9 of 12 people found the following review helpful
Nature versus nurture,
This review is from: By Blood: A Novel (Hardcover)
Customer review from the Amazon Vine Program (What's this?)One aspect that makes Judaism different from many other faiths is the idea that it is more than a religion; it is something of an ethnic group. Therefore, it is possible to be Jewish in identity even if none of the religious aspects are adhered to, even as say, a Serbian would still be considered a Serbian even if he were adopted by a non-Serbian family. Conversely, one is not really born a Christian but becomes one through certain acts (and similarly can stop being a Christian by renouncing and/or not practicing these acts). It's a hazy and debatable issue and one that is the crux of Ellen Ullman's novel, By Blood.
The nameless protagonist of By Blood is a 30-year-old woman (roughly, as the book takes place over a couple years) who works in finance in mid-1970s San Francisco. She is a lesbian, which is a problem for her rather conservative mother. Actually, she is the adoptive mother, which is one of the issues in the protagonist's life (father figures are almost completely absent in this book).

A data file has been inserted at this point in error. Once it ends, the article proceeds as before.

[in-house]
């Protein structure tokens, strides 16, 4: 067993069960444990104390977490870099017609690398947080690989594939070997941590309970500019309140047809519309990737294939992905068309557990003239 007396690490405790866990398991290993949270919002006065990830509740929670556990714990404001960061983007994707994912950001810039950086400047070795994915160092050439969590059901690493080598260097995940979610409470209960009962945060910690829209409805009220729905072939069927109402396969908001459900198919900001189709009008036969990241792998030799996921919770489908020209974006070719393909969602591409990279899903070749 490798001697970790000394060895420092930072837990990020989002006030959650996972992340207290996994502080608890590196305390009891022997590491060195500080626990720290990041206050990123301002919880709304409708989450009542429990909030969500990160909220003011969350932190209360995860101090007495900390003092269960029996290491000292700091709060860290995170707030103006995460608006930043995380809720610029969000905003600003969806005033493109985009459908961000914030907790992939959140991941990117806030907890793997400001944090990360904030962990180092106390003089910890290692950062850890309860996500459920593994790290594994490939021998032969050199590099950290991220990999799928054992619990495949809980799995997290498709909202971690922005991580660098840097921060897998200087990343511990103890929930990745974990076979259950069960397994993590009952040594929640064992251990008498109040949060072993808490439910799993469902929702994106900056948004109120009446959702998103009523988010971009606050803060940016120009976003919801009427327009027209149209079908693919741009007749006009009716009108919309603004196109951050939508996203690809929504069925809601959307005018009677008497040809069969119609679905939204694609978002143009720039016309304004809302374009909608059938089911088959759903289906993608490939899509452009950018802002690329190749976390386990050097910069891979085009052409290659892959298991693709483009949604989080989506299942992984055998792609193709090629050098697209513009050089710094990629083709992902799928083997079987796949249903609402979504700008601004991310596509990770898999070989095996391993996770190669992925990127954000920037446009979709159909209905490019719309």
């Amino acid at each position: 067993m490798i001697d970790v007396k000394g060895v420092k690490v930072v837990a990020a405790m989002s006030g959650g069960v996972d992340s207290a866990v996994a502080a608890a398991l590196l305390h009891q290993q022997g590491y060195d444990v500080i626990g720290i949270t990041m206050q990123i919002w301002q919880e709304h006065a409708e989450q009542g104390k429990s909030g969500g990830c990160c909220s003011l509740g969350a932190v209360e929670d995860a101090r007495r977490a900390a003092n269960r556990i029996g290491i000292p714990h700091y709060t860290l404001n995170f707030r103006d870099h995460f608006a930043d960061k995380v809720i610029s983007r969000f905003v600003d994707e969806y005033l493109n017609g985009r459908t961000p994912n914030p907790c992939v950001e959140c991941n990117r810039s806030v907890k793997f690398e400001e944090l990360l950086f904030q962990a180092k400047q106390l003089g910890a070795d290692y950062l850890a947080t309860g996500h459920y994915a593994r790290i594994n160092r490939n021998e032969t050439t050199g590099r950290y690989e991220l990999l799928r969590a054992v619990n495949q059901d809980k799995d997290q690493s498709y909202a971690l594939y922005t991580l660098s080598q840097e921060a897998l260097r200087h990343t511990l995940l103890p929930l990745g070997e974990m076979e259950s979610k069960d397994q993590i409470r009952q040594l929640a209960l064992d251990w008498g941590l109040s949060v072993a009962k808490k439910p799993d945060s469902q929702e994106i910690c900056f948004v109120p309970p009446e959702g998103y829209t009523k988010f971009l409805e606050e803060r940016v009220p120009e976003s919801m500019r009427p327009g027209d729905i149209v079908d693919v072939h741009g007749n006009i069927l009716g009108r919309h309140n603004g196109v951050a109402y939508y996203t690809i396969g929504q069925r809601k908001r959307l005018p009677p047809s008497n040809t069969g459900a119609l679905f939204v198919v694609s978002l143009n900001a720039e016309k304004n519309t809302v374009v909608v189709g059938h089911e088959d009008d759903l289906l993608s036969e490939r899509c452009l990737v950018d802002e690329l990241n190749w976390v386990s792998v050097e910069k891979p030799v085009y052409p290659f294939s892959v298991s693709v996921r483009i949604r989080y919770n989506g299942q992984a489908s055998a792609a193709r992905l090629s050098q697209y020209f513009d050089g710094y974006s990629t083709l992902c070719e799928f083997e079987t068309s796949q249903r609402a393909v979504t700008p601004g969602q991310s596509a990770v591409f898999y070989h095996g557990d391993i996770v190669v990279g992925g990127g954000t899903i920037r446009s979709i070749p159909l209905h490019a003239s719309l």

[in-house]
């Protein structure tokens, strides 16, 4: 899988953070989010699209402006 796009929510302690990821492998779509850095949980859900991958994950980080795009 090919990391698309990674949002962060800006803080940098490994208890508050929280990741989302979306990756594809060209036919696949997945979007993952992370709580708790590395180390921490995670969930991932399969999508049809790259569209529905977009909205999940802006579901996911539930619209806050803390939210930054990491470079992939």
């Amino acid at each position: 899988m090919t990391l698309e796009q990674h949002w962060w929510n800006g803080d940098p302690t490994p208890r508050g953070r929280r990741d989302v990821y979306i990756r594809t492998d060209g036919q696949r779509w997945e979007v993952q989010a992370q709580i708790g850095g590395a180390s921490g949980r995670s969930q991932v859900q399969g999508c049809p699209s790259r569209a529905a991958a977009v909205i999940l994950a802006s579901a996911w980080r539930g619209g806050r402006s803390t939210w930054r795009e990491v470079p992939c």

There is an emptiness in her life, one that she feels may be filled by learning about her biological mother. Trying to cope with this, she sees a psychologist. Unbeknownst to patient and therapist, their sessions are being overheard by the narrator of the story. The narrator is a middle-aged professor on leave due to some unclear (but likely sex-related) ethics violations; he is a rather disturbed individual who starts obsessing about the patient based on what he hears. He never sees her or even knows her name (a bit implausible, since I'd think the psychologist would mention it at least once in their conversations), but he is determined to help her and in a way, succeeds: he finds her biological mother.
This mother was a German Jew during the time of Hitler, with all the dangers that entailed. For the patient, this provides a problem: raised in a WASPy environment, should she actually consider herself a Jew? Much of the book deals with the patient's attempts to determine what her identity should be: how much of it is the result of the mother who gave her up and how much is due to the parents who raised her.
This book succeeds because of Ullman's strong ability to keep the reader interested. Although I would refer to it as a literary novel, Ullman also has a bit of the thriller writer in her as she creates suspense and keeps the pages turning. The suspense comes from the gradual revelations of the patient's life, not any physical threats. (Despite what I think of as a rather deceptive reference to the Zodiac Killer in the back-of-the-book synopsis, there is no real violence or threat of violence in this book). This is a well-written book that entertains even as it explores some rather complex ideas about what it is that fashions our identities.